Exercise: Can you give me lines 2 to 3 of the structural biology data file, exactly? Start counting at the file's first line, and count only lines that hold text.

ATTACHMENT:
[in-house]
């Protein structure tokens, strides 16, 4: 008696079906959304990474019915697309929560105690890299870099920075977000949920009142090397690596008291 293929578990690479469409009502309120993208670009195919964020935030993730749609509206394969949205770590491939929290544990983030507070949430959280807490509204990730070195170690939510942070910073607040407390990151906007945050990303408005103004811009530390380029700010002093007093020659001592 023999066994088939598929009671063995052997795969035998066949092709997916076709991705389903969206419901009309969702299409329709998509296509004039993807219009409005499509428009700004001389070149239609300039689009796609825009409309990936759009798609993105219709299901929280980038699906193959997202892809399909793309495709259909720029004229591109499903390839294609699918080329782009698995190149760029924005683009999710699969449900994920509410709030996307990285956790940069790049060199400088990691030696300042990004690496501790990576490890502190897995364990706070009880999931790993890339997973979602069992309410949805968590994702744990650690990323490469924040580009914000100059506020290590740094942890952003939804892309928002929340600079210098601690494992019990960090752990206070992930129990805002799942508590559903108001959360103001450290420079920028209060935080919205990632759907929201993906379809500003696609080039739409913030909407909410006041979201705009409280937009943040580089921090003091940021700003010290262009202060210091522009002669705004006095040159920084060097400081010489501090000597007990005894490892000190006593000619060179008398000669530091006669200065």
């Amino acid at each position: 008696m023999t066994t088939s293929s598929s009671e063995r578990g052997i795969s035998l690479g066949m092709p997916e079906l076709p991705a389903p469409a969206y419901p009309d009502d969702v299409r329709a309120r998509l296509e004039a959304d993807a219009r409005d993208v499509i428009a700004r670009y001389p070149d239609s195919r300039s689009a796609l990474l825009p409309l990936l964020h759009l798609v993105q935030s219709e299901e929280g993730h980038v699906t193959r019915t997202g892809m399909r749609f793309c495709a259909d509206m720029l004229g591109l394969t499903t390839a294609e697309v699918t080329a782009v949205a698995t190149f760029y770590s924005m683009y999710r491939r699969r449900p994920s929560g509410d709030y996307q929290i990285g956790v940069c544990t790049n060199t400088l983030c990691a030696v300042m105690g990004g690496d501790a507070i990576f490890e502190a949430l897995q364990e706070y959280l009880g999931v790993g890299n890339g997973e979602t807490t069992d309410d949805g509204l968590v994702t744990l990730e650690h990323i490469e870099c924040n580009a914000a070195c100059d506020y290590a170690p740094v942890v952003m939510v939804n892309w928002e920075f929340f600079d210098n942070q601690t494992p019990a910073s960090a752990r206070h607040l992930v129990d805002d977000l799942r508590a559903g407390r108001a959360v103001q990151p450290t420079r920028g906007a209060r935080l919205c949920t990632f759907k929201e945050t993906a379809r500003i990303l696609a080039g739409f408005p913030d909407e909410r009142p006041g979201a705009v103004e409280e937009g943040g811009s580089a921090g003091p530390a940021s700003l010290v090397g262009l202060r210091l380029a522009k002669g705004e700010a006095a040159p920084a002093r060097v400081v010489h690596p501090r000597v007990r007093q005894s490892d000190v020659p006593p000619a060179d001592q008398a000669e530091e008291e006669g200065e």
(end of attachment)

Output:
């Protein structure tokens, strides 16, 4: 008696079906959304990474019915697309929560105690890299870099920075977000949920009142090397690596008291 293929578990690479469409009502309120993208670009195919964020935030993730749609509206394969949205770590491939929290544990983030507070949430959280807490509204990730070195170690939510942070910073607040407390990151906007945050990303408005103004811009530390380029700010002093007093020659001592 023999066994088939598929009671063995052997795969035998066949092709997916076709991705389903969206419901009309969702299409329709998509296509004039993807219009409005499509428009700004001389070149239609300039689009796609825009409309990936759009798609993105219709299901929280980038699906193959997202892809399909793309495709259909720029004229591109499903390839294609699918080329782009698995190149760029924005683009999710699969449900994920509410709030996307990285956790940069790049060199400088990691030696300042990004690496501790990576490890502190897995364990706070009880999931790993890339997973979602069992309410949805968590994702744990650690990323490469924040580009914000100059506020290590740094942890952003939804892309928002929340600079210098601690494992019990960090752990206070992930129990805002799942508590559903108001959360103001450290420079920028209060935080919205990632759907929201993906379809500003696609080039739409913030909407909410006041979201705009409280937009943040580089921090003091940021700003010290262009202060210091522009002669705004006095040159920084060097400081010489501090000597007990005894490892000190006593000619060179008398000669530091006669200065």
């Amino acid at each position: 008696m023999t066994t088939s293929s598929s009671e063995r578990g052997i795969s035998l690479g066949m092709p997916e079906l076709p991705a389903p469409a969206y419901p009309d009502d969702v299409r329709a309120r998509l296509e004039a959304d993807a219009r409005d993208v499509i428009a700004r670009y001389p070149d239609s195919r300039s689009a796609l990474l825009p409309l990936l964020h759009l798609v993105q935030s219709e299901e929280g993730h980038v699906t193959r019915t997202g892809m399909r749609f793309c495709a259909d509206m720029l004229g591109l394969t499903t390839a294609e697309v699918t080329a782009v949205a698995t190149f760029y770590s924005m683009y999710r491939r699969r449900p994920s929560g509410d709030y996307q929290i990285g956790v940069c544990t790049n060199t400088l983030c990691a030696v300042m105690g990004g690496d501790a507070i990576f490890e502190a949430l897995q364990e706070y959280l009880g999931v790993g890299n890339g997973e979602t807490t069992d309410d949805g509204l968590v994702t744990l990730e650690h990323i490469e870099c924040n580009a914000a070195c100059d506020y290590a170690p740094v942890v952003m939510v939804n892309w928002e920075f929340f600079d210098n942070q601690t494992p019990a910073s960090a752990r206070h607040l992930v129990d805002d977000l799942r508590a559903g407390r108001a959360v103001q990151p450290t420079r920028g906007a209060r935080l919205c949920t990632f759907k929201e945050t993906a379809r500003i990303l696609a080039g739409f408005p913030d909407e909410r009142p006041g979201a705009v103004e409280e937009g943040g811009s580089a921090g003091p530390a940021s700003l010290v090397g262009l202060r210091l380029a522009k002669g705004e700010a006095a040159p920084a002093r060097v400081v010489h690596p501090r000597v007990r007093q005894s490892d000190v020659p006593p000619a060179d001592q008398a000669e530091e008291e006669g200065e």